As Lower Rio Grande Valley farmers in deep South Texas continue their fight against an explosion of white sugarcane aphids in sorghum fields, Jeff Nunley, executive director of the South Texas Cotton & Grain Association (STCGA) in Victoria, has issued a warning to Coastal Bend sorghum growers that the pest can quickly move into coastal sorghum fields with little advance notice.

Nunley reports a producer from the Corpus Christi area last week reported a heavy infestation of sugarcane aphids in his sorghum. The grower warned other producers to scout fields regularly, especially during flagging and head emergence. In his case, the grower went from finding no aphids in his fields on Monday to a full-blown infestation by Wednesday's scouting.

Last week, Jason Ott, CEA-Ag/NR, Texas A&M AgriLife Extension Service in Nueces County, says the new aphid was first observed in numerous fields across parts of the county around May 16, but generally in low populations of five or so aphids on a leaf with only 1 percent to 5 percent of the leaves infested. Some fields, however, had about 50 percent of leaves infested. But on May 20, the first grower report of heavy infestations in a field came in and a sample dropped by the Nueces County AgriLife office had "hundreds of aphids on it and the grower reported that it was representative of about 20 percent of the plants in his field."

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The new aphid was discovered late last year damaging grain sorghum in Texas, including Nueces County, and even in neighboring states. In his weekly newsletter Ott reported infestations were heavy, often with hundreds of sugarcane aphids per leaf. Leaves became sticky and shiny from honeydew and coated with sooty mold fungus, which hampered harvesting operations.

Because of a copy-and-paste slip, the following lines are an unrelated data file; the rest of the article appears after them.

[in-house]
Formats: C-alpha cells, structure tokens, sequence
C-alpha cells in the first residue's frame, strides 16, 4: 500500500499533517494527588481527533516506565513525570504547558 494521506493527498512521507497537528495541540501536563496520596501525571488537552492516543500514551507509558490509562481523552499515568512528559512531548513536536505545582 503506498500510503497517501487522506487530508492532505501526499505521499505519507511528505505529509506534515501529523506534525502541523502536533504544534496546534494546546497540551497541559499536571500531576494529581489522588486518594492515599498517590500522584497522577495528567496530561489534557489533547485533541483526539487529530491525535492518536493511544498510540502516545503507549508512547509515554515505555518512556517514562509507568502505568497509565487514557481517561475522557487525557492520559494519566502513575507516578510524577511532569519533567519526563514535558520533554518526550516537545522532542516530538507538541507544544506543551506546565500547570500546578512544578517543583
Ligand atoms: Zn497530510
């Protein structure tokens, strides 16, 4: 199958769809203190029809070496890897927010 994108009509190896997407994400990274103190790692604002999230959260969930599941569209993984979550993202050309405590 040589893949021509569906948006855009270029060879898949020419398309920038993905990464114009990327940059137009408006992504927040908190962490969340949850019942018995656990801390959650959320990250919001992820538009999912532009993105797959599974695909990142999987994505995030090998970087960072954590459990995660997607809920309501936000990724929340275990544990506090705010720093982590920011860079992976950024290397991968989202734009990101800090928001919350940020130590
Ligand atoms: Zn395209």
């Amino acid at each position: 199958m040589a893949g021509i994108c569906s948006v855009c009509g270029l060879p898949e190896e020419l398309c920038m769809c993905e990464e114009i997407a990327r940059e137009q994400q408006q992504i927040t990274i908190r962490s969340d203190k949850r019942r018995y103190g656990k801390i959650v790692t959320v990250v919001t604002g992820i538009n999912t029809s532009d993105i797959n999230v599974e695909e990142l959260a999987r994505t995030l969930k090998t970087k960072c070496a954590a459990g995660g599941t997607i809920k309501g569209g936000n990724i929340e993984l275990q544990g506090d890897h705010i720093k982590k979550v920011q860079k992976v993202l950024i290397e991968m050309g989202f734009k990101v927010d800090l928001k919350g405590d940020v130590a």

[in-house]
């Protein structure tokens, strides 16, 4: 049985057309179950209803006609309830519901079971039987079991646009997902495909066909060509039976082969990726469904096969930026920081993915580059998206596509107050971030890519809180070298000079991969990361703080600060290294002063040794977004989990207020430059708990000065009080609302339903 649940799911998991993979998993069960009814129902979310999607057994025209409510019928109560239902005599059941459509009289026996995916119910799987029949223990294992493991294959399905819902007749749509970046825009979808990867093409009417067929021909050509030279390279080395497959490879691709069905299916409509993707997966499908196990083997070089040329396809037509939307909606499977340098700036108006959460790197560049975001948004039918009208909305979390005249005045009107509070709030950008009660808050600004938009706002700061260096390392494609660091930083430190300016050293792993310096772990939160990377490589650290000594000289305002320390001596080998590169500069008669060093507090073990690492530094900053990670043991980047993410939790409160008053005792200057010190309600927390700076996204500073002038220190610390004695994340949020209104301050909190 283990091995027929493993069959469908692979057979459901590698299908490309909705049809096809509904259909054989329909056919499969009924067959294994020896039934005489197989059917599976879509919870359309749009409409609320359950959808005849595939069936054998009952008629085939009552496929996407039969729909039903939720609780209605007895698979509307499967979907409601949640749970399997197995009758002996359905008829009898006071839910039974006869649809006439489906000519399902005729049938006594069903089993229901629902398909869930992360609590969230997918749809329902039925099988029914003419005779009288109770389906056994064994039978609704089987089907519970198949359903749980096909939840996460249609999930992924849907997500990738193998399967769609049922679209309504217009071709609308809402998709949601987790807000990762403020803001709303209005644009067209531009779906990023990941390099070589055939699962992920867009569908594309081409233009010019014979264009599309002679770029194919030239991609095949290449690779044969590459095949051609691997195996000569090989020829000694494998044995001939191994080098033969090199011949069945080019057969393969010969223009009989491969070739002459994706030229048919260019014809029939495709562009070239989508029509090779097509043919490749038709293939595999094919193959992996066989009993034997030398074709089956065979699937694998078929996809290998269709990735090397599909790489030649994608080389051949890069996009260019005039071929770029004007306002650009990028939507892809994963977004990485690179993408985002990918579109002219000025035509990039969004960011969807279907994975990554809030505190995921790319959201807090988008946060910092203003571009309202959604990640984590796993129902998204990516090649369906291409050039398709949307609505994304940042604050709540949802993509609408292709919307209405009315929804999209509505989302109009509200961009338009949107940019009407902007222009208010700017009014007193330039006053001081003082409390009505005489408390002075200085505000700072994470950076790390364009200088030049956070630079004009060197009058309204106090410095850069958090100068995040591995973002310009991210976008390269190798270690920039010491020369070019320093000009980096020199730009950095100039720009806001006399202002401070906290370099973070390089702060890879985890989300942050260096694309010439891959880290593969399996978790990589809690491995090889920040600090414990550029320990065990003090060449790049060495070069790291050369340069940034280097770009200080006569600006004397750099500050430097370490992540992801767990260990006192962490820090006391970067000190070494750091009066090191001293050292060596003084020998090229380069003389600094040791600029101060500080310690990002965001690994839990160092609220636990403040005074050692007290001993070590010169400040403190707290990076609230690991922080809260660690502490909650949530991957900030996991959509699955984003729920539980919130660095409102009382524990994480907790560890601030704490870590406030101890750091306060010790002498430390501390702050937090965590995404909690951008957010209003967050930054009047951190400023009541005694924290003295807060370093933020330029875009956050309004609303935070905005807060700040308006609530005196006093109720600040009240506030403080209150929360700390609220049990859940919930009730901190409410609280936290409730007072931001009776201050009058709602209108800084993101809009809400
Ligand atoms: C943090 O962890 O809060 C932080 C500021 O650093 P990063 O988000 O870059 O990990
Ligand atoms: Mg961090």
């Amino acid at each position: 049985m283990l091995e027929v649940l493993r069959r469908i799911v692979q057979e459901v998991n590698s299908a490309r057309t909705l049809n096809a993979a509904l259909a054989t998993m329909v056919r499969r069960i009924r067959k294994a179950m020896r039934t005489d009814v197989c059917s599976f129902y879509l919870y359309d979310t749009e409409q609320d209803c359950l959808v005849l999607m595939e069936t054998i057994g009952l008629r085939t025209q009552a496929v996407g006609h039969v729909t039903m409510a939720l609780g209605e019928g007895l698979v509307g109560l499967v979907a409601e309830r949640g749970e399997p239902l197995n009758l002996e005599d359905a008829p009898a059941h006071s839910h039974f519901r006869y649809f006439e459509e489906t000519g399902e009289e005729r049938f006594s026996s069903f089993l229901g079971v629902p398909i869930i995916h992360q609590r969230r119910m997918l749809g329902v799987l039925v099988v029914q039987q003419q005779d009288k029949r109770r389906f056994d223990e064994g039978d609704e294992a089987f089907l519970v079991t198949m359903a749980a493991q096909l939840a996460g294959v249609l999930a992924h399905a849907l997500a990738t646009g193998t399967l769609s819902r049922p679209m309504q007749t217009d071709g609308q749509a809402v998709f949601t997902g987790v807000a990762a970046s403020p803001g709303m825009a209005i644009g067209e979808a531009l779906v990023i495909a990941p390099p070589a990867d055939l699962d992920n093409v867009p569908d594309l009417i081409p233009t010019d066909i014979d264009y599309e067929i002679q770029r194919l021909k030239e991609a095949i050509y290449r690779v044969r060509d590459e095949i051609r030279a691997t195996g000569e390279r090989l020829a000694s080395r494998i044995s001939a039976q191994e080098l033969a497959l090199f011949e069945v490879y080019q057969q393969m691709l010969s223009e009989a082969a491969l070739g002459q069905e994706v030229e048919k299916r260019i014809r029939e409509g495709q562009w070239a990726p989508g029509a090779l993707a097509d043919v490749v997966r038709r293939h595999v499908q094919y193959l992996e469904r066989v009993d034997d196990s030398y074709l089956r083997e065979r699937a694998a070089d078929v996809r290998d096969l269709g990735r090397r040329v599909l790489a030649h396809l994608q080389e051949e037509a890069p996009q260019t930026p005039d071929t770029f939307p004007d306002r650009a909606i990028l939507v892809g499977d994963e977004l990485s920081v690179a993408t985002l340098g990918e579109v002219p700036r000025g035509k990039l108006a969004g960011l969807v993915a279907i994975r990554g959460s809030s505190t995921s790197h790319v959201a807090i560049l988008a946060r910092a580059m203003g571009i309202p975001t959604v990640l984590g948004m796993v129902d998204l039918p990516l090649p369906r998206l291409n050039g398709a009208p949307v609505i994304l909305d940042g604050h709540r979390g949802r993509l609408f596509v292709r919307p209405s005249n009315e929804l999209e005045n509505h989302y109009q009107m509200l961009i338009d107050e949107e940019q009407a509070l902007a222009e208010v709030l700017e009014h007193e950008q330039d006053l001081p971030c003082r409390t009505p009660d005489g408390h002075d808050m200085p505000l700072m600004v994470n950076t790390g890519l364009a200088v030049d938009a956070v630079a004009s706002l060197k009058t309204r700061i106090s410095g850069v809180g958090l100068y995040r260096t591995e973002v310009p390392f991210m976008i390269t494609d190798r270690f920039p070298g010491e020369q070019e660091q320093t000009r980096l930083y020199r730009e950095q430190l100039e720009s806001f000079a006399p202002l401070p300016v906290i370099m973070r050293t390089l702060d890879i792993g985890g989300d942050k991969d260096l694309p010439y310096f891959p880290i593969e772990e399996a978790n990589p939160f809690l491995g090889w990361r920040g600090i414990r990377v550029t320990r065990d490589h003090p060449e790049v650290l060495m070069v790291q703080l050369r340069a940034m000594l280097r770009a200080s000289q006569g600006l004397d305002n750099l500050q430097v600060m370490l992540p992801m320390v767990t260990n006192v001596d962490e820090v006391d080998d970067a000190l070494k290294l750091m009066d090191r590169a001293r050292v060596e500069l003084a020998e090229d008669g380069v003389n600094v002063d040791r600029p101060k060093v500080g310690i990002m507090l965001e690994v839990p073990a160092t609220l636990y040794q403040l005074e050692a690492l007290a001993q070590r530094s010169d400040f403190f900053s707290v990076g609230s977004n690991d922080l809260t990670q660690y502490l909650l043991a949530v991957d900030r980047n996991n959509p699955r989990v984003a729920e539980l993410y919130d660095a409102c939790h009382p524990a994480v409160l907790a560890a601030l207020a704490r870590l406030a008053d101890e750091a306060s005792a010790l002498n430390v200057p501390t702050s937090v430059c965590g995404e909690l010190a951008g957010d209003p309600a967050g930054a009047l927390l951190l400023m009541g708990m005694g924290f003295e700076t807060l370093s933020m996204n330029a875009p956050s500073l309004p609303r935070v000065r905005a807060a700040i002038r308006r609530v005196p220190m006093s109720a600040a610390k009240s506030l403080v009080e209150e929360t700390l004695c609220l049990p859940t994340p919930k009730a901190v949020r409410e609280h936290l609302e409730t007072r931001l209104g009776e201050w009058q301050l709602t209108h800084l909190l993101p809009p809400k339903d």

While AgriLife agents and farmers were expecting a return of the aphids this spring, heavy infestations like those discovered in the lower Valley earlier this month caught them by surprise.


Prepared for explosion

Texas AgriLife Extension Integrated Pest Management specialist Danielle Sekula-Ortiz in Weslaco said farmers and officials were prepared for an overnight explosion of white sugarcane aphids in Cameron and Hidalgo counties last week.

"Practically overnight we saw a huge jump in aphid numbers in sorghum fields," she said. "I have never seen anything like this before."

Last week a special meeting in Weslaco attracted more than 170 growers, crop consultants, AgriLife officials and several pest management specialists from Mexico who received updates on the extreme spread of aphid populations in sorghum across the region.

"We even saw movement of the aphids into sugarcane and corn fields as well," Sekula-Ortiz reported.

She said infestations south of the border are heavy and reports entomologists in Mexico are asking for cooperation of officials on both sides of the border to fight a problem they say is spreading rapidly into other areas.